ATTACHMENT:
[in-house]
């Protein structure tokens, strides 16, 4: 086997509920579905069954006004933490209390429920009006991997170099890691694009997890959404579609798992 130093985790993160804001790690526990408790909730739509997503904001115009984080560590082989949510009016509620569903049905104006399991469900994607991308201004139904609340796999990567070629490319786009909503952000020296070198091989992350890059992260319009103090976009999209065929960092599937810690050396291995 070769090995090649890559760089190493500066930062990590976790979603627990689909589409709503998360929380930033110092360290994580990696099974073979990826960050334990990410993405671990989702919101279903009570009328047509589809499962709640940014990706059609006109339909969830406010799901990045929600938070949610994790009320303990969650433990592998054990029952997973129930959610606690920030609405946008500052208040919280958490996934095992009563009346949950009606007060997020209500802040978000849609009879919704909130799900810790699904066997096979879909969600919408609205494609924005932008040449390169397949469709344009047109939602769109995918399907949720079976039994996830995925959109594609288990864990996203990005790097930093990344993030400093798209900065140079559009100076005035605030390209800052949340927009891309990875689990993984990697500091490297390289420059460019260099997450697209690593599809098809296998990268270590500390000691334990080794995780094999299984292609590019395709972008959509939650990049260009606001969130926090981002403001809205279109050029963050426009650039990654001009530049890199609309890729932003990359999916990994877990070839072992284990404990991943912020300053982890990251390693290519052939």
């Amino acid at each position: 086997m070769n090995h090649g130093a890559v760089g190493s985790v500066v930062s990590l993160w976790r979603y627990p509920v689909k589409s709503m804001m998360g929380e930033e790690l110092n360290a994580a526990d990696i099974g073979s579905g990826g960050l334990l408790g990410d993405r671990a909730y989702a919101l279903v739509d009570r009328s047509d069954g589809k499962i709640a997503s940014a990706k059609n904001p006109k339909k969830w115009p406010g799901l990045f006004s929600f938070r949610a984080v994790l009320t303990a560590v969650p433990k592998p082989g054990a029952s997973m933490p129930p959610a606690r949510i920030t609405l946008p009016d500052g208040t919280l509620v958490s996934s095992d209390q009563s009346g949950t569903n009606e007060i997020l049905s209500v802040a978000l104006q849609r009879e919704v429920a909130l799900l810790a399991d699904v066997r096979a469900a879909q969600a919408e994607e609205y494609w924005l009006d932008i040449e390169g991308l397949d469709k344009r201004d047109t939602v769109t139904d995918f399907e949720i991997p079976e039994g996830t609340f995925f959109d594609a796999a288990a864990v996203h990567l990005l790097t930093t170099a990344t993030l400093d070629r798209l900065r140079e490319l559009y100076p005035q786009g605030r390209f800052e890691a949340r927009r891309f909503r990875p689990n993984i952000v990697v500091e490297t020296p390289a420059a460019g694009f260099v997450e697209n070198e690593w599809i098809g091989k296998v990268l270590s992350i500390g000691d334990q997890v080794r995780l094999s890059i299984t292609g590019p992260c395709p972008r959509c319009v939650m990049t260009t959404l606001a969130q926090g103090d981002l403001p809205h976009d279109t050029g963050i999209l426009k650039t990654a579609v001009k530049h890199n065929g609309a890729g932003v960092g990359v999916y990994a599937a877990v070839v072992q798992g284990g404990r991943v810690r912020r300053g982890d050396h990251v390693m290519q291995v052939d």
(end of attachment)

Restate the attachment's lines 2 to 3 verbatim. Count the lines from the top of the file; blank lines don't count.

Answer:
């Protein structure tokens, strides 16, 4: 086997509920579905069954006004933490209390429920009006991997170099890691694009997890959404579609798992 130093985790993160804001790690526990408790909730739509997503904001115009984080560590082989949510009016509620569903049905104006399991469900994607991308201004139904609340796999990567070629490319786009909503952000020296070198091989992350890059992260319009103090976009999209065929960092599937810690050396291995 070769090995090649890559760089190493500066930062990590976790979603627990689909589409709503998360929380930033110092360290994580990696099974073979990826960050334990990410993405671990989702919101279903009570009328047509589809499962709640940014990706059609006109339909969830406010799901990045929600938070949610994790009320303990969650433990592998054990029952997973129930959610606690920030609405946008500052208040919280958490996934095992009563009346949950009606007060997020209500802040978000849609009879919704909130799900810790699904066997096979879909969600919408609205494609924005932008040449390169397949469709344009047109939602769109995918399907949720079976039994996830995925959109594609288990864990996203990005790097930093990344993030400093798209900065140079559009100076005035605030390209800052949340927009891309990875689990993984990697500091490297390289420059460019260099997450697209690593599809098809296998990268270590500390000691334990080794995780094999299984292609590019395709972008959509939650990049260009606001969130926090981002403001809205279109050029963050426009650039990654001009530049890199609309890729932003990359999916990994877990070839072992284990404990991943912020300053982890990251390693290519052939």
């Amino acid at each position: 086997m070769n090995h090649g130093a890559v760089g190493s985790v500066v930062s990590l993160w976790r979603y627990p509920v689909k589409s709503m804001m998360g929380e930033e790690l110092n360290a994580a526990d990696i099974g073979s579905g990826g960050l334990l408790g990410d993405r671990a909730y989702a919101l279903v739509d009570r009328s047509d069954g589809k499962i709640a997503s940014a990706k059609n904001p006109k339909k969830w115009p406010g799901l990045f006004s929600f938070r949610a984080v994790l009320t303990a560590v969650p433990k592998p082989g054990a029952s997973m933490p129930p959610a606690r949510i920030t609405l946008p009016d500052g208040t919280l509620v958490s996934s095992d209390q009563s009346g949950t569903n009606e007060i997020l049905s209500v802040a978000l104006q849609r009879e919704v429920a909130l799900l810790a399991d699904v066997r096979a469900a879909q969600a919408e994607e609205y494609w924005l009006d932008i040449e390169g991308l397949d469709k344009r201004d047109t939602v769109t139904d995918f399907e949720i991997p079976e039994g996830t609340f995925f959109d594609a796999a288990a864990v996203h990567l990005l790097t930093t170099a990344t993030l400093d070629r798209l900065r140079e490319l559009y100076p005035q786009g605030r390209f800052e890691a949340r927009r891309f909503r990875p689990n993984i952000v990697v500091e490297t020296p390289a420059a460019g694009f260099v997450e697209n070198e690593w599809i098809g091989k296998v990268l270590s992350i500390g000691d334990q997890v080794r995780l094999s890059i299984t292609g590019p992260c395709p972008r959509c319009v939650m990049t260009t959404l606001a969130q926090g103090d981002l403001p809205h976009d279109t050029g963050i999209l426009k650039t990654a579609v001009k530049h890199n065929g609309a890729g932003v960092g990359v999916y990994a599937a877990v070839v072992q798992g284990g404990r991943v810690r912020r300053g982890d050396h990251v390693m290519q291995v052939d």